By Paul Suplee, MBA, CEC, PC-3
So, what else needs to happen in this strange, new world of ours? How many more weeks, months or years must we lay in hiding before we can arise above the ashes?
This episode has been taxing on all people; truly something that has not happened in our lifetime.
Unless you are older than 104 years old (meaning that you were a toddler at the time of the Spanish Flu with even a semblance of memory), than you have never lived through times such as these.
Luckily, at least we have virtual meetings and greetings, if nothing else.
Suffice it to say, each one of us seem to have the ‘right’ answer, don’t we? I will end the sarcasm there, referencing every cherry-picked meme and statistic that exemplifies either the danger of this virus or the silliness of the lockdown.
Personally, I cannot tell you who is right and who has erred. Despite my vast degrees in business and history (once again ceasing the sarcasm here), I have no authority over the languages of immunology, virology or epidemiology.
No, I simply would not be so arrogant as to think that I know better than people who are in much more control of information, whether that be for or against shutdowns, vaccinations, the shaving of beards or whatever the new ‘thing’ might be.
No, I can only speak on what I know, or at least what I have seen in the past few months. And what I have seen is a true testament of what I grew up with.
A reflection on old-fashioned values exemplified in musings, articles and movies over the years. Hell, even the stories from my late father, a WWII veteran (2 years, 2 months and 22 days in the South Pacific) told of an America that was long lost.
Oh, the funny things that happen in a pandemic.
In the last two months, I have seen some inspiring stories of change to the ‘new normal’… perhaps nothing more than a return to the old normal. The days of yore speak very powerfully to those who are interested in their voice.
As the food chain seems to be changing, I now see many people buying locally.
They are going to local farms, now not worrying about eggs that are $5 a dozen or more. I mean, don’t we all pay that much for a large coffee these days?
Friends of ours, Gretchen and Scotty, graced us with a box of grass-fed beef from a Maryland farm: Not expected, but greatly appreciated.
I knew that it was not cheap, but they supported a local Maryland farm. I love that.
I have spoken with friends who are farmers inundated with business recently, not able to keep up with demand. I will take that as a victory.
Moreover, speaking of victory, has anyone else noticed the popularity of the backyard ‘victory garden’?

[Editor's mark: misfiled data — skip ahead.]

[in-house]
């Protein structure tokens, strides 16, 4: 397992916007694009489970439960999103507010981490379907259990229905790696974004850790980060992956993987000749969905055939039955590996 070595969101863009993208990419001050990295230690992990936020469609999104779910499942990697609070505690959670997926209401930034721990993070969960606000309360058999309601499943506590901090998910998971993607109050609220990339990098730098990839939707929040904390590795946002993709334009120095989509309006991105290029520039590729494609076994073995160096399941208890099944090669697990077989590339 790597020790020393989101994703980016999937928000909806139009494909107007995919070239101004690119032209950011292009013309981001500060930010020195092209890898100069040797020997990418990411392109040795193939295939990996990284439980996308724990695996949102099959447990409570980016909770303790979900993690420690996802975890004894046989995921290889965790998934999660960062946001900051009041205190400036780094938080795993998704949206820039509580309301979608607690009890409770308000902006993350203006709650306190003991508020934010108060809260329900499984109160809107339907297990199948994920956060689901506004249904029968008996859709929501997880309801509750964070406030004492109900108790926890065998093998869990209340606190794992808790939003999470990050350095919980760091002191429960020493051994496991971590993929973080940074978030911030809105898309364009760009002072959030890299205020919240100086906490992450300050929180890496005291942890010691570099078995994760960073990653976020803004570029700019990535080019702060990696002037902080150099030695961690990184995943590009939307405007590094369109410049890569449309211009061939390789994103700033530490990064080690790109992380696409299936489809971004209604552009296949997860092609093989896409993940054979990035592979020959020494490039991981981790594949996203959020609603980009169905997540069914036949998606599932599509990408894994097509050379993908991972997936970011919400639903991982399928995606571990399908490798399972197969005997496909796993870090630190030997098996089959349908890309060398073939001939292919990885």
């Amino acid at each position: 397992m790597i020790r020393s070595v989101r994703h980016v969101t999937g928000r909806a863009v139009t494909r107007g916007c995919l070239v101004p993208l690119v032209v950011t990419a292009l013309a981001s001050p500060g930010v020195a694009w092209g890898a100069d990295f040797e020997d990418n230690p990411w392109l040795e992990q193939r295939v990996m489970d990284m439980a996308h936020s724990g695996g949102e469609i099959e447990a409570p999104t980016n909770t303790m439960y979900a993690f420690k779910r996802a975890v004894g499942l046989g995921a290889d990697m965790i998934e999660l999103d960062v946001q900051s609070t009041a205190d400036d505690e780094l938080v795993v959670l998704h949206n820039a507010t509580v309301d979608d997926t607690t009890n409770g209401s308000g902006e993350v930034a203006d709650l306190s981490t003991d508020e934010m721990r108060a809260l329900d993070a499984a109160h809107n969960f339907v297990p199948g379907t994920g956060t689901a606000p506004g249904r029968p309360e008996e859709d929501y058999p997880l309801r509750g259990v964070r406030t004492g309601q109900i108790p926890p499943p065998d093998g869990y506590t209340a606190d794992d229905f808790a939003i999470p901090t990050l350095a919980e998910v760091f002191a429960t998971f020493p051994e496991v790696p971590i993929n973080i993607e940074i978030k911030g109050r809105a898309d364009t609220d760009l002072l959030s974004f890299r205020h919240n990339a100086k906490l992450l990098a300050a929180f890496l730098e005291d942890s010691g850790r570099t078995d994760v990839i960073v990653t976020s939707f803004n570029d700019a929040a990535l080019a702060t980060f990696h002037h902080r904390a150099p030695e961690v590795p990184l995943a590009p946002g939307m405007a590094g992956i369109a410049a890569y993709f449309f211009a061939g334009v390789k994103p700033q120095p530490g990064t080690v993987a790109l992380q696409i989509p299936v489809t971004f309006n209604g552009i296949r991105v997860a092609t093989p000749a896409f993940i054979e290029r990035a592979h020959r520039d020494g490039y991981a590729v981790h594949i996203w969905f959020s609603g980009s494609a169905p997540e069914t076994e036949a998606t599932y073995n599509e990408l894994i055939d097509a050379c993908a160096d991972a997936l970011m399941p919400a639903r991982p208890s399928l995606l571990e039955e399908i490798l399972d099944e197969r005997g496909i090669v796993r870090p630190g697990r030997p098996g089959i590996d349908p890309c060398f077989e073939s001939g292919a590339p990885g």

It is wonderful to see folks growing their own fruit, vegetables and herbs. There is just something so connecting in this practice.
Chicken coops are being thrown in backyards faster than ’86 Monte Carlos on blocks, and that is fantastic. The ‘free range’ eggs are delicious and surprisingly simple to harvest.
From a restaurant standpoint, we are now allowed to offer carryout and for the first time in state history, cocktails to go. This is a great if not extraordinary convenience for customers who may just want a drink while not betting the farm on a bottle of booze.
Somehow, it reminds me of New Orleans. Indeed, strange times.
Above all else, it means time with our families. I truly hope that everyone embraces this time to appreciate family. I know that this can make for trying times for some, and that makes me infinitely sad, but this is a time when we must fight to come together as one.
It is a time of dining with our loved ones…our children…our pets…whoever it may be. It is time to sit down and break bread with those we love. We owe ourselves at least that much.
And it is definitely a time to build a treehouse, if indeed you have a tree.
It does not have to be luxurious. It just needs to be solid.
It needs to stand as a testament to these days; a place where everyone takes turns to get the hell away from each other, and a place where everyone will meet for dinner.
Yes, these are dastardly times, but let’s eat, and let’s do it together, virtually or in-person.
Grassfed Sirloin and Eggs
1 decent slab of bone-in sirloin steak
Trimix, as needed (reference past articles), as needed
8 ea. free-range eggs
Breakfast potatoes of your choosing
•Pat the sirloin dry
•*So, ghee is an indian-style clarified butter with a much higher flashpoint than whole butter. This is very important, as you don’t want your steak to taste like carbon in any way, shape or form
•Lightly spread some ghee on the steak and continue to step 4
•Coat with a liberal amount of seasoning (trimix). Don’t worry. A fair amount of it will fall off in the grilling process
•Heat a grill to a preposterously high heat and grill on both sides until cooked to the temperature of your liking
•Now, serve with breakfast potatoes and over-easy eggs like your grandmother used to serve up